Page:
Building trust, beyond the initial optics, is about delivering consistent great service. How would you expect to be treated as a customer if you let someone into your home to work for you? Put yourself in your client’s shoes for a moment and really critique if you measure up. You can command trust by your timeliness, responsiveness, and exceeding expectations with the service you provide. Clients are human. While they may not shower you with compliments (it’s a bonus when they do), they will certainly give you an earful if they’re upset because you didn’t meet a deadline or did something they didn’t expect.
On that note, try to be as transparent about the service you provide as you can be. Be upfront and straightforward when you’re planning, executing and completing a project. This means letting the client know the how’s and why’s of what you’re doing. Keep explanations simple and free of jargon. It’s likely your client doesn’t have your expertise so may not relate to the industry terminology, whether you’re speaking about fabric treatments in home staging and décor, or handyman work to repair kitchen cabinetry.
Also, don’t overpromise. You want to live up to the expectations you create for your customers so they will take you at your word. If unexpected problems arise or you’ve made an error, address the issue directly, and explain how you will handle it. You are the expert at solving problems, and you’ll want their buy-in and support. Clients are smart. They will appreciate you more for admitting to a mistake and moving forward, instead of avoiding the topic and hoping it goes unnoticed.
3. Check in When You Arrive and When You Leave
One easy way to alleviate a customer’s anxiety is to keep them from wondering whether you’ve arrived at their home, or if you’ve come, completed a job and left. Rather than leave people uncertain about your arrival and exit time, check in by text or phone, and try to be as prompt and consistent about times as well. This kind of communication is also great way to “put a cherry on top” of your services – something that customers will be likely to share with other prospective customers.
Update your client on progress and any concerns at each visit, whether by text or phone. You want them to feel that you are involving them in the work and the job is progressing.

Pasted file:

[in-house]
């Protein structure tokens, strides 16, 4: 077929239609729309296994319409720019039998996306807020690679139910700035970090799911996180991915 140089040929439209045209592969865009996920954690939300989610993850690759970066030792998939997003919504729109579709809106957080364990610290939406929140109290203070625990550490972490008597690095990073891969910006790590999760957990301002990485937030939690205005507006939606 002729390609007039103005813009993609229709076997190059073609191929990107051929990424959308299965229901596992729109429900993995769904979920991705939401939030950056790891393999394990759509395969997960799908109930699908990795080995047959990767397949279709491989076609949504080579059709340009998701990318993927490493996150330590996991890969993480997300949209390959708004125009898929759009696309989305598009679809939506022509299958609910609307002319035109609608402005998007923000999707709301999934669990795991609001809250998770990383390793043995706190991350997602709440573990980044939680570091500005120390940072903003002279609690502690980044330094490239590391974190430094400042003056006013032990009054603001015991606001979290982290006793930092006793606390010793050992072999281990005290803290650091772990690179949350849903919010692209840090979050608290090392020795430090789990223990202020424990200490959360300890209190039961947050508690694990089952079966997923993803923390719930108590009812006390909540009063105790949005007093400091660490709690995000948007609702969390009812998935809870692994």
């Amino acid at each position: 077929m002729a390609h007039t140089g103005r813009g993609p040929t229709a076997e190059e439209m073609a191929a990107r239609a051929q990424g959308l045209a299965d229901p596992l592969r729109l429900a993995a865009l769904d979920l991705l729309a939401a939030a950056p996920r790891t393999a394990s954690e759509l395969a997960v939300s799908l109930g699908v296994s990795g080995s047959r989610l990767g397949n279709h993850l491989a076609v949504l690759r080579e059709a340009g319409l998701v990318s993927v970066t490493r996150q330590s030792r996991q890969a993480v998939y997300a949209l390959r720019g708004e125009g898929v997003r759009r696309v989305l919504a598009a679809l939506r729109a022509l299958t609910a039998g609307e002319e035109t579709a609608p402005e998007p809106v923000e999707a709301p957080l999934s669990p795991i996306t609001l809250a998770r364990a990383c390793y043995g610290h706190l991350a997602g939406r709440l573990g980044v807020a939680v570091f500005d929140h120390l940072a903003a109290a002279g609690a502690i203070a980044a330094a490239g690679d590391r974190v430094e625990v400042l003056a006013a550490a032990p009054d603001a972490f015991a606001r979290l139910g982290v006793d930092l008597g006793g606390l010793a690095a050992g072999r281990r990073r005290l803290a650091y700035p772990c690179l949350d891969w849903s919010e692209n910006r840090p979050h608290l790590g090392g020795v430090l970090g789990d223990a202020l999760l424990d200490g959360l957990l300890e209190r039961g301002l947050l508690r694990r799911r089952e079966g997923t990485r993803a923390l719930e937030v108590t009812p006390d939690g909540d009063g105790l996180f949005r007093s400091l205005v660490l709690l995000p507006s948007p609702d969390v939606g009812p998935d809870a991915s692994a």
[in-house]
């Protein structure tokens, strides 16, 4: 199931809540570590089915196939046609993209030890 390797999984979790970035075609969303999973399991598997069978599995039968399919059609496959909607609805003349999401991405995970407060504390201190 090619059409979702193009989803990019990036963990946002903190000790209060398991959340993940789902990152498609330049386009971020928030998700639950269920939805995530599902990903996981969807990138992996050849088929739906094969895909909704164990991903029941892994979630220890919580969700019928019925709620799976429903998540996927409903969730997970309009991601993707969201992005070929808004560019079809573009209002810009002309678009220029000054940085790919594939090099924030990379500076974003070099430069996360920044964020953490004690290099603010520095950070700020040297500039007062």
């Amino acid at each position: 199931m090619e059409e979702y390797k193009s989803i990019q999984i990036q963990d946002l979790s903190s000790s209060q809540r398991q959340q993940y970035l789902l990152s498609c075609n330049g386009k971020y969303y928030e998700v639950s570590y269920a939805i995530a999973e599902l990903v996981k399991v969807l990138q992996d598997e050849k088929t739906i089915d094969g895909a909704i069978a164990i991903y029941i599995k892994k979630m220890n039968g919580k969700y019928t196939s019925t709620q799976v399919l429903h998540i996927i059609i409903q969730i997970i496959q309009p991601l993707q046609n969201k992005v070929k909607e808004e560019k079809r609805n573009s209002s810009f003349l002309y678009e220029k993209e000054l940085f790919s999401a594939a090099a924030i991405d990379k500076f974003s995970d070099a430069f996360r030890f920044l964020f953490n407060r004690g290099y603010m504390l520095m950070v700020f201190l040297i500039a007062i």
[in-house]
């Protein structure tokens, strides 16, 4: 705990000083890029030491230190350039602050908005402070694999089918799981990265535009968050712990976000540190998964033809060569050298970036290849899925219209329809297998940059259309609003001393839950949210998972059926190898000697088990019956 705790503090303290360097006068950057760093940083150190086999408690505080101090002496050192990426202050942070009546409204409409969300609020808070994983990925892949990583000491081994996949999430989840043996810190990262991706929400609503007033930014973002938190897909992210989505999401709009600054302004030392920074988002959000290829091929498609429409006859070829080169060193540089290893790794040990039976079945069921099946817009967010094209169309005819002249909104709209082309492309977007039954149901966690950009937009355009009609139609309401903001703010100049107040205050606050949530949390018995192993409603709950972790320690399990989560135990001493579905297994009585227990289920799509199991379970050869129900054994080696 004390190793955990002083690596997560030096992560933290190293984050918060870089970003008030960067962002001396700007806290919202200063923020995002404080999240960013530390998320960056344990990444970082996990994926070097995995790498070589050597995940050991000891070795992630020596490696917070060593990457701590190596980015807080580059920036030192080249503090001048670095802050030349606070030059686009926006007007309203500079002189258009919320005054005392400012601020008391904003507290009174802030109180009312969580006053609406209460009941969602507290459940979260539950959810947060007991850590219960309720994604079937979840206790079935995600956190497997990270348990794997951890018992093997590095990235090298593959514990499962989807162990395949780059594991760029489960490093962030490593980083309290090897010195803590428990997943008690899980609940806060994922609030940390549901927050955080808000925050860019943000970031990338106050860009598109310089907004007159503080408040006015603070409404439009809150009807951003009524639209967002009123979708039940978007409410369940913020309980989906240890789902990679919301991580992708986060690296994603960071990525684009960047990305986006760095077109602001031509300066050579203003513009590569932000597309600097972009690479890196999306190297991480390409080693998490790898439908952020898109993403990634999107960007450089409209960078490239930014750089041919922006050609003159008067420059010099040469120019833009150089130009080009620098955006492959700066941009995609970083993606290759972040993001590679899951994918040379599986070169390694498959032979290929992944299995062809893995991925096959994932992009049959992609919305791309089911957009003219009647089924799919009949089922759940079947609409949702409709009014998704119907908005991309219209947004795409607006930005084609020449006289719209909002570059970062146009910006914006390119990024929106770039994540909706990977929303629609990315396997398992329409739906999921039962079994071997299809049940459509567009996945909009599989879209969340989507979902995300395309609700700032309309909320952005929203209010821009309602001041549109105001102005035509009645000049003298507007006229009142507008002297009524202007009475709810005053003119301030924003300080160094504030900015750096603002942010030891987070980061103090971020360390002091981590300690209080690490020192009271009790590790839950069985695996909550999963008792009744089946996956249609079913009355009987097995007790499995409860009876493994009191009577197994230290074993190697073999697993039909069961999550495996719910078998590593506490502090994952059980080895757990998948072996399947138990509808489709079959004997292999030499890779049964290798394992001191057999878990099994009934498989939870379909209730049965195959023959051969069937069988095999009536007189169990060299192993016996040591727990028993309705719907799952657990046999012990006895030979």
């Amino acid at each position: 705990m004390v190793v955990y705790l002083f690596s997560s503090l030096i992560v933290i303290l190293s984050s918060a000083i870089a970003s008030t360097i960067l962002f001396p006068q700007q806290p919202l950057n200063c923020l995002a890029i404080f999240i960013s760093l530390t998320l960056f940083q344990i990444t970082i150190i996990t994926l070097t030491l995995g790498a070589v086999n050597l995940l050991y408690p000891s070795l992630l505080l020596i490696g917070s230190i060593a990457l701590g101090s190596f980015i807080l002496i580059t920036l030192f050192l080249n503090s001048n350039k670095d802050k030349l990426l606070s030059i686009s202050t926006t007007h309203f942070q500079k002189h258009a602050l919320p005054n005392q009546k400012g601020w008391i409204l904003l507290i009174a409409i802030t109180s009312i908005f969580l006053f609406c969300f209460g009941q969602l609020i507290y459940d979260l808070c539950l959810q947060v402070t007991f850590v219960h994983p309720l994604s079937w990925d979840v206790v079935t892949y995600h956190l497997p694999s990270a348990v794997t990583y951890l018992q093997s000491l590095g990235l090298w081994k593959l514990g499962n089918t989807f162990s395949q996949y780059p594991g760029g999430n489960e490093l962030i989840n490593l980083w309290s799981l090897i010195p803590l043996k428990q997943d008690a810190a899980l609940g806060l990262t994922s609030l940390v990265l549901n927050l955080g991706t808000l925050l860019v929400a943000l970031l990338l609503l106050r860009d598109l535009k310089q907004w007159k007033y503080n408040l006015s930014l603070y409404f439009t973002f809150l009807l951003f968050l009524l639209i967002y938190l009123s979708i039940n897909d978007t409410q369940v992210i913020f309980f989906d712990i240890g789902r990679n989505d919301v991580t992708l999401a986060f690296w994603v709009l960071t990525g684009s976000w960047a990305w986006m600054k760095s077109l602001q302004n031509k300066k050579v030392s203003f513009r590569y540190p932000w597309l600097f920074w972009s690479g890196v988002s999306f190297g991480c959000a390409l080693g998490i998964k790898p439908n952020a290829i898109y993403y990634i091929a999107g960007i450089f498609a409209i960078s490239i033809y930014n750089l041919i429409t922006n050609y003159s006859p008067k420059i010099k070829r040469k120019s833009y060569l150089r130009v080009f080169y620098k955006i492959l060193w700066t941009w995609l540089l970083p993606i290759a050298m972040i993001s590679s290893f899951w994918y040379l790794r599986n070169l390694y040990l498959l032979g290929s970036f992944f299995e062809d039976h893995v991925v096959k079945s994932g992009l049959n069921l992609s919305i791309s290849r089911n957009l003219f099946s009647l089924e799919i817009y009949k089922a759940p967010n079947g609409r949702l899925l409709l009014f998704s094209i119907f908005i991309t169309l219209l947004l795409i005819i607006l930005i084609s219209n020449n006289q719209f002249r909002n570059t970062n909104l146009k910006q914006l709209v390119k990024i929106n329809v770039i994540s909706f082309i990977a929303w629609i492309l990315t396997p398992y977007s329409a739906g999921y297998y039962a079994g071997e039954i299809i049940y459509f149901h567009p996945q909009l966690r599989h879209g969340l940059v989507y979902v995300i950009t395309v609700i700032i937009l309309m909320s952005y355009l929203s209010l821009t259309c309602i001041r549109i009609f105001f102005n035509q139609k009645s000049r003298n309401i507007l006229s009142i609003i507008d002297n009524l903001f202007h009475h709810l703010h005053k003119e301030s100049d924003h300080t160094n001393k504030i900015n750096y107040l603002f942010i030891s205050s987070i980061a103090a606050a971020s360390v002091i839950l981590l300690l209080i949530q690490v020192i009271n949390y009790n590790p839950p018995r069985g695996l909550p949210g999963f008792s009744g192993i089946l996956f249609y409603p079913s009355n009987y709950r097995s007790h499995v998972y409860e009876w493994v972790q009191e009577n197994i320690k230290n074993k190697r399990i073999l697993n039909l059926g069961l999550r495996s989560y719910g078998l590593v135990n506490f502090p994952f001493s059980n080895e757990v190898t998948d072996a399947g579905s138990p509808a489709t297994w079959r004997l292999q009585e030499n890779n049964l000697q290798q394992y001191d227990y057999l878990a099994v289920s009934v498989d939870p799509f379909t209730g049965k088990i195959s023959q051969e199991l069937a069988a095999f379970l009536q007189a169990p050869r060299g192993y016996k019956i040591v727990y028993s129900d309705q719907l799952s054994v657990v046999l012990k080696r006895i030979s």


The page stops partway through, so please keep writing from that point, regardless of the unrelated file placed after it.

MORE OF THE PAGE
Get to know the individual needs of your clients. Some people like detailed reports, while others are more hands-off, so the intricacies of building trust will often depend on how well you understand your clients’ expectations. When you exceed these expectations, make sure to ask for endorsements. People are influenced by customer opinions and asking for feedback also makes the customer feel valued; always a good thing.
4. Don’t Forget: The Walls Have Eyes
Always conduct yourself as if your client was on the premises. With nanny-cams, home monitoring systems and neighbours watching over your work, demonstrate that you are committed, have a strong work ethic, and are treating their home as you would your own. This also means, of course, tidying up at the end of your visit. No one wants to come home and find their personal things in disarray.
When you establish trust and good relations with clients, the day-to-day operations will go smoother, customers will be more receptive to up-selling, and word-of-mouth advertising will be in your favour. The gains to be made will far outweigh the time and effort.
About the Author: Karen Hawthorne worked for six years as a digital editor for the National Post, contributing articles on business, food, culture and travel for affiliated newspapers across Canada. She now writes from her home office in Toronto as a freelancer, and takes breaks to bounce with her son on the backyard trampoline. Connect with her on LinkedIn.